(b) The Secretary of Health and Human Services shall withhold from a State or local government 15 percent of the Federal funds the State or local government receives for a program that provides child welfare services under part B or part E of title IV of the Social Security Act if the State or local government violates subsection (a) when administering or disbursing funds under such program.

In a public statement, Aderholt alluded specifically to the goal of enabling adoption providers who refuse to place children with same-sex couples:

[S]everal states and localities across the country are not allowing religious organizations, such as Catholic Charities and Bethany Christian Services, to operate child welfare agencies. The reason for this is simply because these organizations, based on religious conviction, choose not to place children with same-sex couples.

The amendment I introduced seeks to prevent these governments from discriminating against child welfare providers on the basis that the provider declines to provide a service that conflicts with its sincerely held religious beliefs or moral convictions, and furthermore, it would require the Department of Health and Human Services to withhold 15% of federal funds for child welfare services from states and localities that discriminate against these agencies.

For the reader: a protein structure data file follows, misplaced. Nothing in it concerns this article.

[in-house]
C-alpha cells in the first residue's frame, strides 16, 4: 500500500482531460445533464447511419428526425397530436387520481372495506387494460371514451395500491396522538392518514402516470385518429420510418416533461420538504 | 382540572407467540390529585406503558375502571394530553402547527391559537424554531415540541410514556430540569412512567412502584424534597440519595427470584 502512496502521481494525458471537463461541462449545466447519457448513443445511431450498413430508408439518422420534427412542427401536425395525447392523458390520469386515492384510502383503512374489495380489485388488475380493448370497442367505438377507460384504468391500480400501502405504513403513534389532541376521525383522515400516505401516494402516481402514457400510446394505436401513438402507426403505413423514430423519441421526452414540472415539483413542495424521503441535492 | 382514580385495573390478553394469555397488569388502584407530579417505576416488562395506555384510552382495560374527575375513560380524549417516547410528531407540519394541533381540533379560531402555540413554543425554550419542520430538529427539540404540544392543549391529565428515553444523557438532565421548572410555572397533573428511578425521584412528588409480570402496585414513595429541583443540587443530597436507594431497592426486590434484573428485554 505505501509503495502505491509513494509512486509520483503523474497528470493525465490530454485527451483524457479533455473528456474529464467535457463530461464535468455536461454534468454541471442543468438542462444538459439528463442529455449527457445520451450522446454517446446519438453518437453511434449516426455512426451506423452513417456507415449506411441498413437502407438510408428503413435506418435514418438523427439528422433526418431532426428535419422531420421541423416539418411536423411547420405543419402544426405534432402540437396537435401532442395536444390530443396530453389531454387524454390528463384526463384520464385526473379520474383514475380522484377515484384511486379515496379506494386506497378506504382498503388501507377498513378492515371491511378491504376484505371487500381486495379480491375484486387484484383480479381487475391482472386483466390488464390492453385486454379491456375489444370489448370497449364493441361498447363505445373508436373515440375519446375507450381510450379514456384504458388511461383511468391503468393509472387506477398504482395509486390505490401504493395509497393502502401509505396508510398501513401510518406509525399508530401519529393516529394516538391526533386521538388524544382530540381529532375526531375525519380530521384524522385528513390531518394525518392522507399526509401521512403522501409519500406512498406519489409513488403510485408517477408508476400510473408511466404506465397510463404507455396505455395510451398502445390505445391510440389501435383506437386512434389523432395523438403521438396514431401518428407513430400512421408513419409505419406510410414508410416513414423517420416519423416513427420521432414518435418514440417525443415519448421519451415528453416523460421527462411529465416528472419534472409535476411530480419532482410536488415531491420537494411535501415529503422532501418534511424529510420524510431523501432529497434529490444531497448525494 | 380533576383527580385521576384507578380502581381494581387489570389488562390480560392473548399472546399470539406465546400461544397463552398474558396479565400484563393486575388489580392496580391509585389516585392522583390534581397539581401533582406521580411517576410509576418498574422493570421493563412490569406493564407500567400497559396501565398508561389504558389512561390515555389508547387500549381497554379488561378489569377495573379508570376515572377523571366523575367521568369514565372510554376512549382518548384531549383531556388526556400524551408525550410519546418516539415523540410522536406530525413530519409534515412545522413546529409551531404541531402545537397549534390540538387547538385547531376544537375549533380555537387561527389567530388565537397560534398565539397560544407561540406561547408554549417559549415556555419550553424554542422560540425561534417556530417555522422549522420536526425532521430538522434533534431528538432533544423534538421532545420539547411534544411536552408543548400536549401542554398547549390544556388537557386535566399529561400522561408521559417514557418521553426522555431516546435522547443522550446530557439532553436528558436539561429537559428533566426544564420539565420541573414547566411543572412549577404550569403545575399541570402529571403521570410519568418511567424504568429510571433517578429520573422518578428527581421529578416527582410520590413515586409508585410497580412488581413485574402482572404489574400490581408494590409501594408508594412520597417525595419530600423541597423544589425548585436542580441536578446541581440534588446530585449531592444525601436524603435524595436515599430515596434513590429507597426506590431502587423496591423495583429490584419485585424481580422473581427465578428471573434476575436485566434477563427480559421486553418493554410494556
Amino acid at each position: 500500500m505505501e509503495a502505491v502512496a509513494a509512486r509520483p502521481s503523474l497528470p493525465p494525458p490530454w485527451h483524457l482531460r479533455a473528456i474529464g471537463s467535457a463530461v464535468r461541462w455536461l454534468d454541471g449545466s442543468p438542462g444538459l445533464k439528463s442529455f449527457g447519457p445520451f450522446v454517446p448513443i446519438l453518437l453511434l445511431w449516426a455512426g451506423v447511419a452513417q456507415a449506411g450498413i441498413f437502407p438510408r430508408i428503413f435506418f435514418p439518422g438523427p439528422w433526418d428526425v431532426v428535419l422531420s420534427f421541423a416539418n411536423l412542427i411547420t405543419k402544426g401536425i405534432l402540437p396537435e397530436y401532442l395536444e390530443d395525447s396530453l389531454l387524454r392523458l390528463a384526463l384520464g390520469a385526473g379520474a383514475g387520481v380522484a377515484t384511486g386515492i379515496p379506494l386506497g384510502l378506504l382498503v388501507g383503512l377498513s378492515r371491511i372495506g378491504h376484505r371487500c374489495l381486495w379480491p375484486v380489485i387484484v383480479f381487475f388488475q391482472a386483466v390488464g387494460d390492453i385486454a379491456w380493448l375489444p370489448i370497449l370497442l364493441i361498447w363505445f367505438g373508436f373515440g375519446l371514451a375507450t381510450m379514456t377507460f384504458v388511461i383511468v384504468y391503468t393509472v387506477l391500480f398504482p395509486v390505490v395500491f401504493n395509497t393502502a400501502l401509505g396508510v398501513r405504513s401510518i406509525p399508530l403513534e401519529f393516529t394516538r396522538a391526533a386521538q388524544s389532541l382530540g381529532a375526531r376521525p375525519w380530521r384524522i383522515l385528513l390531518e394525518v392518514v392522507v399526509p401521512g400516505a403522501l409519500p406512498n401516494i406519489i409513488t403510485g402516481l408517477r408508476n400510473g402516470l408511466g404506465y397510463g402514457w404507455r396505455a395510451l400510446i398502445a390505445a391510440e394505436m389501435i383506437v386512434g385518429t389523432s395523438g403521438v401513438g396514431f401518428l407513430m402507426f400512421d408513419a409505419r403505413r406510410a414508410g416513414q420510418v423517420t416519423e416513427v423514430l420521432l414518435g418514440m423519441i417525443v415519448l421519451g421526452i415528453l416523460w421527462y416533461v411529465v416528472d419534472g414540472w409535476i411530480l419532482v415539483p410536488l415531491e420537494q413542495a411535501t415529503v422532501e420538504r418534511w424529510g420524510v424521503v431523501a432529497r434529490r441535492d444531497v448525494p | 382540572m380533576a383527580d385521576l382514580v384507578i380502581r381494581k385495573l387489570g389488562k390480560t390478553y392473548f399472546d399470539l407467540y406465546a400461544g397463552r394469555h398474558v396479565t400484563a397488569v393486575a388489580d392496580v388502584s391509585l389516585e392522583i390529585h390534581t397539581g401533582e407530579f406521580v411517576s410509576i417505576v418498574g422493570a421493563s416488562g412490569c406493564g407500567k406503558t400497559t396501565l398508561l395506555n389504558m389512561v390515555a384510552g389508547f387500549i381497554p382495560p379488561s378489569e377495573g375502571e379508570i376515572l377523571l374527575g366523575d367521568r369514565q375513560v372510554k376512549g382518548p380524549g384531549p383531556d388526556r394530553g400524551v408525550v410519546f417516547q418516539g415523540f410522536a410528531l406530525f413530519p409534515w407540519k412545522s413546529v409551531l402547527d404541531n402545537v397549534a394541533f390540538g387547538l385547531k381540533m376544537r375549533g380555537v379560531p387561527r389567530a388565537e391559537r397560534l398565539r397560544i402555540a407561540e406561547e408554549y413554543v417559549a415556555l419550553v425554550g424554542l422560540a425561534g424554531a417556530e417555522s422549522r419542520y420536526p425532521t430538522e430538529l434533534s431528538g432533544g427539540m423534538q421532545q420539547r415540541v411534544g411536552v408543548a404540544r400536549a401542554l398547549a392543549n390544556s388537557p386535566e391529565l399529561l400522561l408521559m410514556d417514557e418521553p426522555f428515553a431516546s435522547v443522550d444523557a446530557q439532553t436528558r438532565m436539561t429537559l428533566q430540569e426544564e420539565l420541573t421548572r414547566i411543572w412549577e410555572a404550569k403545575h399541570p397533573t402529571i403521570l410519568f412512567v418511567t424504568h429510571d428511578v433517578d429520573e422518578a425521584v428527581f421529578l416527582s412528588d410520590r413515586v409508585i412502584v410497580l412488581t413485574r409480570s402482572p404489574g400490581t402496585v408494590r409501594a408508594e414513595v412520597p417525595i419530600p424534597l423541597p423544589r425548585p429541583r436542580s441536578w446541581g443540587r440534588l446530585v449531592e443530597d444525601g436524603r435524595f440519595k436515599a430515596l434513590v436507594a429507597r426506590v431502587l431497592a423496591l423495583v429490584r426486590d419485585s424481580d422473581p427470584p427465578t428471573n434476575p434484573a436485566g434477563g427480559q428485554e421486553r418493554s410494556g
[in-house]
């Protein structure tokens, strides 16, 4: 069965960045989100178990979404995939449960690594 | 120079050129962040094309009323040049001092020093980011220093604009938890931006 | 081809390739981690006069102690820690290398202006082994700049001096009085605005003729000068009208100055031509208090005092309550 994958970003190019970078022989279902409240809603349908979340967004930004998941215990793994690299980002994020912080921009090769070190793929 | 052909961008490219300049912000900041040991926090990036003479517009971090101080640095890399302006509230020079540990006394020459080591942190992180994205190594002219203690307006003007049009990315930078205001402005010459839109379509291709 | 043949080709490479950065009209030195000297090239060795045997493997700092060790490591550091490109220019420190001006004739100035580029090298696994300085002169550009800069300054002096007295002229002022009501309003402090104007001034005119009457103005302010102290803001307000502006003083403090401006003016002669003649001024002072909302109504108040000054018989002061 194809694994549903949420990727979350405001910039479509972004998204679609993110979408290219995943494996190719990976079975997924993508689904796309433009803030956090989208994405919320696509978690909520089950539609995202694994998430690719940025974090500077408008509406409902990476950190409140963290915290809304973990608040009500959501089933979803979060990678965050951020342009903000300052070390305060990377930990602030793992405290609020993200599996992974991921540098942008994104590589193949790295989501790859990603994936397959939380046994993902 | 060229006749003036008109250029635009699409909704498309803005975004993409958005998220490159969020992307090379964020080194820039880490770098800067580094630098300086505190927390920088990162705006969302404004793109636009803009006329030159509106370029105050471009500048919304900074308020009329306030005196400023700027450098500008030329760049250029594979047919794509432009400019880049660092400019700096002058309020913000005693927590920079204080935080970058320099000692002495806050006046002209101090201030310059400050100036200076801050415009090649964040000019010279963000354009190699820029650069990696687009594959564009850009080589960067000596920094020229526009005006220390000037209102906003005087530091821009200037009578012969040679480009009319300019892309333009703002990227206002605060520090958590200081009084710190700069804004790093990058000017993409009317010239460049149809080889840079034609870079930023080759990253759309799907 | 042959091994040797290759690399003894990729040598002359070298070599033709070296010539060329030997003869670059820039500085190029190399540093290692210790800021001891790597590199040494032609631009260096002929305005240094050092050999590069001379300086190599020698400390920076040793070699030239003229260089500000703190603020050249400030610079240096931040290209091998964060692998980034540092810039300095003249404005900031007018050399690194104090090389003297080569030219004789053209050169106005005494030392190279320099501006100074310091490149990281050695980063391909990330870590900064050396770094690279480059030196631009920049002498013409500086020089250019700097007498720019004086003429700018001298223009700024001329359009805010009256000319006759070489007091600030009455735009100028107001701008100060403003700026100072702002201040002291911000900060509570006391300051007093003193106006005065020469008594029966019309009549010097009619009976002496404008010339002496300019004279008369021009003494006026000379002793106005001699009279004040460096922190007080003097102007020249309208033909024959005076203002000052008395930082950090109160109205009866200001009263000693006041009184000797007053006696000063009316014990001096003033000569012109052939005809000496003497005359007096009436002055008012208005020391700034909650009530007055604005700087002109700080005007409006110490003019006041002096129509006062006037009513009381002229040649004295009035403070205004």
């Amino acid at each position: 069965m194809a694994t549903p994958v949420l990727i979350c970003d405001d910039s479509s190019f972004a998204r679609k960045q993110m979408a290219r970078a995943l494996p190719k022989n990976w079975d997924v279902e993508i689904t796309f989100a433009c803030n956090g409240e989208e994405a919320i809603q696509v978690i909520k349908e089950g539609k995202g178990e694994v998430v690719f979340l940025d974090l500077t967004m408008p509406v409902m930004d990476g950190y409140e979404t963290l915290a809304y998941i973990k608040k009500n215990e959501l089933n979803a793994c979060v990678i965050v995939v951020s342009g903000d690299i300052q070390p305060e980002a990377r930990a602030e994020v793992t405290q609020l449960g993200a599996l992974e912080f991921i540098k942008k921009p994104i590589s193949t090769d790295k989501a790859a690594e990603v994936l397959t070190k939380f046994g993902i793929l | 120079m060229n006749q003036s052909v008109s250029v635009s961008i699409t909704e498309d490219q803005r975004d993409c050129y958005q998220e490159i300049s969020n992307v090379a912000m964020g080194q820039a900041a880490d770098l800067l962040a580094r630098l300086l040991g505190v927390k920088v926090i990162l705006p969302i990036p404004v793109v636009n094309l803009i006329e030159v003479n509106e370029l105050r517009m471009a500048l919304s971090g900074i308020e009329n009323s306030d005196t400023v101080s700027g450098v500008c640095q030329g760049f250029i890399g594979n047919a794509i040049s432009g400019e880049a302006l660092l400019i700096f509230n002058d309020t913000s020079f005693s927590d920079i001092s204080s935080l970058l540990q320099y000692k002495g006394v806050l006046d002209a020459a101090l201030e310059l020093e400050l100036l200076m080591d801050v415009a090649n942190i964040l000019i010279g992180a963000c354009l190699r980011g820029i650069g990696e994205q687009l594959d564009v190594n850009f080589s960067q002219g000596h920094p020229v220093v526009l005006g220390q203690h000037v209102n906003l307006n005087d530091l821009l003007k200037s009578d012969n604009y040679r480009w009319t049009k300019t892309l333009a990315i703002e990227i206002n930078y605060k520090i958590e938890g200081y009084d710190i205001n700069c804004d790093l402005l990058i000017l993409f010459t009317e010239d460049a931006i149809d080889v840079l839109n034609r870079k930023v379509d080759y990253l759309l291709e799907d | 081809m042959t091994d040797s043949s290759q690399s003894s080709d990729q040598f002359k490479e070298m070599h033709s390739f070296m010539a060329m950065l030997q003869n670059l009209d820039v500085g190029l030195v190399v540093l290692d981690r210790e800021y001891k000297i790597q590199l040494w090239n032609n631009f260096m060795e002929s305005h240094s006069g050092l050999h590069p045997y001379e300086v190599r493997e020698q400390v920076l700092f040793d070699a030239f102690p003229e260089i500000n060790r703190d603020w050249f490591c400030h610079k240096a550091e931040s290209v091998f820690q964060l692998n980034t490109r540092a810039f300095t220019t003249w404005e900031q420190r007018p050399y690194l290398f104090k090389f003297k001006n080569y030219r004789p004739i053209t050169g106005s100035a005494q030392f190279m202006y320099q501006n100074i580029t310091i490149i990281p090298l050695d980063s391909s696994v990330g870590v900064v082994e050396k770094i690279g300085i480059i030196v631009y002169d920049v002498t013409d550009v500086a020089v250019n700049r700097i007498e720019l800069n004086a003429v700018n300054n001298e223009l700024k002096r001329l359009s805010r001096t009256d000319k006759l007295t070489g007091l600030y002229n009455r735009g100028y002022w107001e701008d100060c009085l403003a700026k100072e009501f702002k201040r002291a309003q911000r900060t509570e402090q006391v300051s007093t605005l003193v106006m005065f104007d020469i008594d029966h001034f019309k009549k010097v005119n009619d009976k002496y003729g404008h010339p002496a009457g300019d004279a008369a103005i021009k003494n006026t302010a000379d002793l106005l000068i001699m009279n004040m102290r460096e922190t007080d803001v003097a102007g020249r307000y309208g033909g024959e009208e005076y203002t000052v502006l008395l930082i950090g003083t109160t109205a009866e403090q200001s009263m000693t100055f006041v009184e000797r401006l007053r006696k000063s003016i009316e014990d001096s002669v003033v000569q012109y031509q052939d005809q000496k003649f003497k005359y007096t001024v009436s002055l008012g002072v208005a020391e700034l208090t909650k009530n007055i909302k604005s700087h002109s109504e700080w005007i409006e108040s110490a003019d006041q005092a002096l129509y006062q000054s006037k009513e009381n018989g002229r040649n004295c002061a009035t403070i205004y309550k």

Aderholt said the provision is necessary “to encourage states to include all experienced and licensed child welfare agencies” to meet a growing demand for adoption services, but civil rights groups balked at the claim.

Calling it a “license to discriminate,” the Human Rights Campaign (HRC) said the amendment would have “a sweeping, harmful impact in child welfare services by enabling discrimination against LGBTQ people, same-sex couples, interfaith couples, single parents, married couples in which one prospective parent has previously been divorced, or other qualified parents to whom an agency has an objection.”

American Civil Liberties Union (ACLU) legislative director Ian Thompson said in a statement to the Washington Blade that his organization opposes the amendment because “it essentially privileges the religious and moral beliefs of providers over the best interest of children who are in their care.”

House Minority Leader Nancy Pelosi (D-California) called the amendment “deeply immoral and profoundly offensive” and said Democrats woyld fight against it “with all our strength.”

In September 2018, the U.S. Senate and the U.S. House of Representatives passed the Department of Defense and Labor, Health and Human Services, and Education Appropriations Act (H.R. 6157), a bill which funded HHS for fiscal year 2019 but did not include the Aderholt amendment allowing child welfare service providers to withhold services based on moral or religious objections. That version of the bill was signed into law by President Trump on 28 September 2018.